"I'll scream," she said. "I'll call for help. They'll come running."
His elegant brows arched upward. Ice-blue eyes held her frozen against the wall. "No," he said finally. "No, I think you are above the tedious vulgarity of screams."
"You're right," she replied with more conviction than she felt. "I'm no coward."
Long, elegant fingers gripped her chin in a brutal hold. There was something horrible in the sight of those fingers, so startlingly pale, so slender and refined; the thought that the hand of one who paraded himself as a cavalier could be capable of such villainous horrors. The heavy silver ring on his middle finger was cutting into her skin. Tears stung her vision.
"Let me look at you." The cool sound of his voice, so caressingly familiar with its slight edge of cruelty.
The silver hook curved around her jaw. Her head was forced to one side, breath fogging the space between them. She shuddered in that tight, hurting hold. The blood beating hard in her throat. A hand tangled in her loosened hair, twisting it above her neck. Her world narrowed to the poison-blue of those narrowed eyes. A lowered, scrutinizing gaze stripping away her flesh, the damp silks that clung to her skin. Slowly, his mouth curved beneath the drooping black mustache.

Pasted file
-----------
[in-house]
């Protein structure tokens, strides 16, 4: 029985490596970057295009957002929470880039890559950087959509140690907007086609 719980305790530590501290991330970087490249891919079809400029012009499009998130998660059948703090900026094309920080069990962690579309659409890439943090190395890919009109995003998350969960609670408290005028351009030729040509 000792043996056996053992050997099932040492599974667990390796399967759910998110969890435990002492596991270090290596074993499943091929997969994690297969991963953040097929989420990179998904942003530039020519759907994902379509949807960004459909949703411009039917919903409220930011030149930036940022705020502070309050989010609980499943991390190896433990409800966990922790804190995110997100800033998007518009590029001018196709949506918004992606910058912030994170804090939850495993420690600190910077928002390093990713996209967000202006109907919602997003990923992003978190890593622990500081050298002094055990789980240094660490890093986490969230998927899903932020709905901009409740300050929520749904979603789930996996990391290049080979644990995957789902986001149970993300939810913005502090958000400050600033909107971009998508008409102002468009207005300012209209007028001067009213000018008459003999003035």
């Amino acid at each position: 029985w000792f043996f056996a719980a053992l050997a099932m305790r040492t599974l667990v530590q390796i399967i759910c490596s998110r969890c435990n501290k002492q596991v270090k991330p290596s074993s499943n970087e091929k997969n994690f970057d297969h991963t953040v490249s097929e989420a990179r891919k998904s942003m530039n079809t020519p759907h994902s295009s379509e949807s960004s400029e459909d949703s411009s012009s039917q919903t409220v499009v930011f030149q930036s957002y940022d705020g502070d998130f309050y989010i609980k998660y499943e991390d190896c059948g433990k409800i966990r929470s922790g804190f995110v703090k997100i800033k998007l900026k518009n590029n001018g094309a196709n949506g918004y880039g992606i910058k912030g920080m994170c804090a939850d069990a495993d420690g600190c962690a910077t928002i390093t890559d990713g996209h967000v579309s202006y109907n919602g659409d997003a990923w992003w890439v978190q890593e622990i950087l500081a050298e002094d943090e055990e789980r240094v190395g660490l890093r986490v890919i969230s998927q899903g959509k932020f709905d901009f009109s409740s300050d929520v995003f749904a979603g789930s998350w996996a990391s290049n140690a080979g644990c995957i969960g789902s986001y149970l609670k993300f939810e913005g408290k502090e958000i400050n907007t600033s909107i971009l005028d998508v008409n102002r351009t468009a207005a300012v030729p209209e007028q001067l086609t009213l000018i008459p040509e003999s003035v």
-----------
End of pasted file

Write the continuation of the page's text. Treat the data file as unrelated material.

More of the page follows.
"Such a little doll you've grown up to be. And I thought you were so violently opposed to growing up." He sneered, cutting, treating her like a fool. That and his mocking words stung her strong sense of pride. The first icy intensity of shock over, Wendy met his gaze steadily, determined not to show how afraid she was.
"I had to grow up," she retorted in a clear, cold voice. "Not everyone can keep playing childish games -"
His irises blazed. She sizzled under those blue crescents. She wondered how Peter had ever dared provoke him. No game, this. It had been once. But now –
He pinned her arm behind her back, twisting it cruelly. Dragging her to him like the pull of a drowning current. His closeness was dizzying, cool darkness gathering at the corners of her eyes. His cold breath against her ear.